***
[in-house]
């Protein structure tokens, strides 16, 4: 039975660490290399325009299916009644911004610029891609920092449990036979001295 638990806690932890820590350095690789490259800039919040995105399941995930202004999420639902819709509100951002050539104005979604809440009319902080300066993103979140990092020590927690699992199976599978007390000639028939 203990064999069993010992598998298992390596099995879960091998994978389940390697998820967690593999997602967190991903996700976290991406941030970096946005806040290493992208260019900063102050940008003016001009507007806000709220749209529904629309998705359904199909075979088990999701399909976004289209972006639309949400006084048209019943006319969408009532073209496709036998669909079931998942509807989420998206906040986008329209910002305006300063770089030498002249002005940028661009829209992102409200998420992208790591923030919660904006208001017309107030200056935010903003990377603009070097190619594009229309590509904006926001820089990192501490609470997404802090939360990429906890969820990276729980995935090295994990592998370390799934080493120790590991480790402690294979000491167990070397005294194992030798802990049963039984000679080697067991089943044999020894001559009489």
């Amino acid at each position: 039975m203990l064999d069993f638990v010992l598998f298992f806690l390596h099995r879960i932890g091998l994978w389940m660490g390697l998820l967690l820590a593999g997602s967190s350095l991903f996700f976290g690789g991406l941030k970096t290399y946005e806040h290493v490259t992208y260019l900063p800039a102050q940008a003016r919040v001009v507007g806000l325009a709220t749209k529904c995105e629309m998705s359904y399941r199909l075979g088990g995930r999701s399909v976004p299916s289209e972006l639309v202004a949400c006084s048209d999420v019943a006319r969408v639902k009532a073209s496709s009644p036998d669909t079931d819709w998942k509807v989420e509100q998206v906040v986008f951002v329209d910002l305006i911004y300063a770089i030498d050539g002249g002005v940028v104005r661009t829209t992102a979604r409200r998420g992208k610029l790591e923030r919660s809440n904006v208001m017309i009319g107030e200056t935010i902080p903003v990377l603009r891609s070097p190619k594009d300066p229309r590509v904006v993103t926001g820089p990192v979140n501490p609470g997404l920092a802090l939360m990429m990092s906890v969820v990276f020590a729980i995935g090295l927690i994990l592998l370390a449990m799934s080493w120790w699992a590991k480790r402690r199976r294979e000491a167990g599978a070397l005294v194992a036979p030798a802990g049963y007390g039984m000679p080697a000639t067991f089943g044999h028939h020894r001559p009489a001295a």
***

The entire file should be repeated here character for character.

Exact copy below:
[in-house]
């Protein structure tokens, strides 16, 4: 039975660490290399325009299916009644911004610029891609920092449990036979001295 638990806690932890820590350095690789490259800039919040995105399941995930202004999420639902819709509100951002050539104005979604809440009319902080300066993103979140990092020590927690699992199976599978007390000639028939 203990064999069993010992598998298992390596099995879960091998994978389940390697998820967690593999997602967190991903996700976290991406941030970096946005806040290493992208260019900063102050940008003016001009507007806000709220749209529904629309998705359904199909075979088990999701399909976004289209972006639309949400006084048209019943006319969408009532073209496709036998669909079931998942509807989420998206906040986008329209910002305006300063770089030498002249002005940028661009829209992102409200998420992208790591923030919660904006208001017309107030200056935010903003990377603009070097190619594009229309590509904006926001820089990192501490609470997404802090939360990429906890969820990276729980995935090295994990592998370390799934080493120790590991480790402690294979000491167990070397005294194992030798802990049963039984000679080697067991089943044999020894001559009489």
């Amino acid at each position: 039975m203990l064999d069993f638990v010992l598998f298992f806690l390596h099995r879960i932890g091998l994978w389940m660490g390697l998820l967690l820590a593999g997602s967190s350095l991903f996700f976290g690789g991406l941030k970096t290399y946005e806040h290493v490259t992208y260019l900063p800039a102050q940008a003016r919040v001009v507007g806000l325009a709220t749209k529904c995105e629309m998705s359904y399941r199909l075979g088990g995930r999701s399909v976004p299916s289209e972006l639309v202004a949400c006084s048209d999420v019943a006319r969408v639902k009532a073209s496709s009644p036998d669909t079931d819709w998942k509807v989420e509100q998206v906040v986008f951002v329209d910002l305006i911004y300063a770089i030498d050539g002249g002005v940028v104005r661009t829209t992102a979604r409200r998420g992208k610029l790591e923030r919660s809440n904006v208001m017309i009319g107030e200056t935010i902080p903003v990377l603009r891609s070097p190619k594009d300066p229309r590509v904006v993103t926001g820089p990192v979140n501490p609470g997404l920092a802090l939360m990429m990092s906890v969820v990276f020590a729980i995935g090295l927690i994990l592998l370390a449990m799934s080493w120790w699992a590991k480790r402690r199976r294979e000491a167990g599978a070397l005294v194992a036979p030798a802990g049963y007390g039984m000679p080697a000639t067991f089943g044999h028939h020894r001559p009489a001295a």